A friend in California once told me that the Bay Area, where he grew up, has 17 seasons. I always felt fortunate in the Inland Northwest to have just four. And everyone here knows that “The Coast” has only two.
I bet you’ve had similar experiences with Californians. They’ll let you know that they have warm beaches, the Sierras, the Lakers, the 49ers, swimming pools, palm trees and movie stars. They also have houses with high prices and lots of equity, which they can cash out, move north, and be rich. Yes, often our California neighbors let us know that just about everything is better in California.
This California chauvinism must apply to wine as well, because nothing else can explain the persistent price premiums paid for California wines. Even though quality is not higher for California wine, people are willing to pay more for it. In a paper recently published in the journal Enometrica, my colleague Eric Stuen and I studied wine prices and quality ratings for over 18,000 varietal wines reviewed by Wine Spectator for the vintages 1996-2005. Not one of the nine varietals had an average quality rating that was greater in California than in Washington, yet eight of the California varietals had a higher average price. This regional disconnect between price and quality rating is largest for cabernet sauvignon and chardonnay. With quality ratings no higher than Washington wines, average prices are well over 60 percent higher for these California wines.
When we looked at samples of individual wines, we found that many variables such as location, reputation and measures of quality were related to a wine’s price in sensible and statistically significant ways. Even after accounting for the effect of these variables, a California price premium persisted.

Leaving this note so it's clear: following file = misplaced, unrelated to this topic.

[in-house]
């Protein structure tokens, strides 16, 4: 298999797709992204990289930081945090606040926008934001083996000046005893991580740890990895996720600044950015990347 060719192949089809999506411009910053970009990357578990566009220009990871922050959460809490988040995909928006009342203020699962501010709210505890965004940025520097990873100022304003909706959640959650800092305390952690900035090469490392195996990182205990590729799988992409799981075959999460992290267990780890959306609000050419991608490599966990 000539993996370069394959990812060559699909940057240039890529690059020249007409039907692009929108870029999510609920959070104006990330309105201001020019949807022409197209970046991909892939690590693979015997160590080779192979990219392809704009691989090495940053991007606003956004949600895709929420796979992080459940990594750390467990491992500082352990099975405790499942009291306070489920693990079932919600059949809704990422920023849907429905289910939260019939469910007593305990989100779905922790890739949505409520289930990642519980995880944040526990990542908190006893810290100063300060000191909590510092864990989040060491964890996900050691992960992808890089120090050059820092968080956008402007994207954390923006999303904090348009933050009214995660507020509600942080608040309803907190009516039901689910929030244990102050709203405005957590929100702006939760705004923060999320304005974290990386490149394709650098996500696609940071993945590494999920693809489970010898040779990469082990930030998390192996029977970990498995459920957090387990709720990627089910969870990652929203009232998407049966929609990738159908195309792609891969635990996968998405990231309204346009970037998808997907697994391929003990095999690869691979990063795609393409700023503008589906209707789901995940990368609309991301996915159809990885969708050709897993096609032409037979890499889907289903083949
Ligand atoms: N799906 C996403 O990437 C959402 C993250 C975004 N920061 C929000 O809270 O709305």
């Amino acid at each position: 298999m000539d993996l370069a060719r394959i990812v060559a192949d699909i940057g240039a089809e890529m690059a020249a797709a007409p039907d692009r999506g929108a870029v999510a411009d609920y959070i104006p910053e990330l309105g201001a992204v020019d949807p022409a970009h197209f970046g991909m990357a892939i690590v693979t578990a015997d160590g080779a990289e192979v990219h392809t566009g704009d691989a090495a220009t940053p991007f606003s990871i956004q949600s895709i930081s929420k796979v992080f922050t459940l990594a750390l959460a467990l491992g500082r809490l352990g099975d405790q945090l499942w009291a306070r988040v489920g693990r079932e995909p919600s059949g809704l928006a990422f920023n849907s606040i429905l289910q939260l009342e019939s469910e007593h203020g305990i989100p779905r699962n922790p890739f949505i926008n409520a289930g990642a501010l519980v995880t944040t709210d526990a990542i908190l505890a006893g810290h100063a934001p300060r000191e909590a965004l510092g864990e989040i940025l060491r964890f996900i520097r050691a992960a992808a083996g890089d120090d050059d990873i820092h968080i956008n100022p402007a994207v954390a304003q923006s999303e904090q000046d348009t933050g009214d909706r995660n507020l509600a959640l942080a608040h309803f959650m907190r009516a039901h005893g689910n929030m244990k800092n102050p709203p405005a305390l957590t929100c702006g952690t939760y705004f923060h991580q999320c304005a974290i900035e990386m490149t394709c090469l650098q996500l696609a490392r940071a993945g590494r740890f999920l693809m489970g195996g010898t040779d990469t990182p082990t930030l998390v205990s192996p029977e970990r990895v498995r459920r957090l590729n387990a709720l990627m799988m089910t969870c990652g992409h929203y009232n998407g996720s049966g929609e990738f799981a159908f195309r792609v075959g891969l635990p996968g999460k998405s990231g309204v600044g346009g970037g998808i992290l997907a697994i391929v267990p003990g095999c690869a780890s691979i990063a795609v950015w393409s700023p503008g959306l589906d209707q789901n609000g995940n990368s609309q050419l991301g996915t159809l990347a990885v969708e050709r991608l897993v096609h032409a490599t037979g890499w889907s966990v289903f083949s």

We attribute this persistent price premium to California wine chauvinism, a willingness to pay more simply because the wine comes from California. We’re not saying that wine buyers are wrong in their views. We all have brand loyalties. And California wines have earned theirs. After all, California is the largest U.S. wine production state by far. California wine won the “Judgment in Paris” and put the U.S. on the world wine map. “Napa” is universally known as a quality American Viniculture Area, and the movie “Sideways” increased the demand for pinot noir and reduced it for merlot.
In comparison, Washington wines are still relative newcomers. While experts bestow high ratings on Washington wines, few have attained the iconic status of many California wines. It will happen someday. Washington wines will command higher prices consistent with their relative quality. But in the meantime, we wine consumers can drink highly rated Northwest wine at a price discount. Let’s enjoy it while we can before a “Judgment in San Francisco” ruins everything.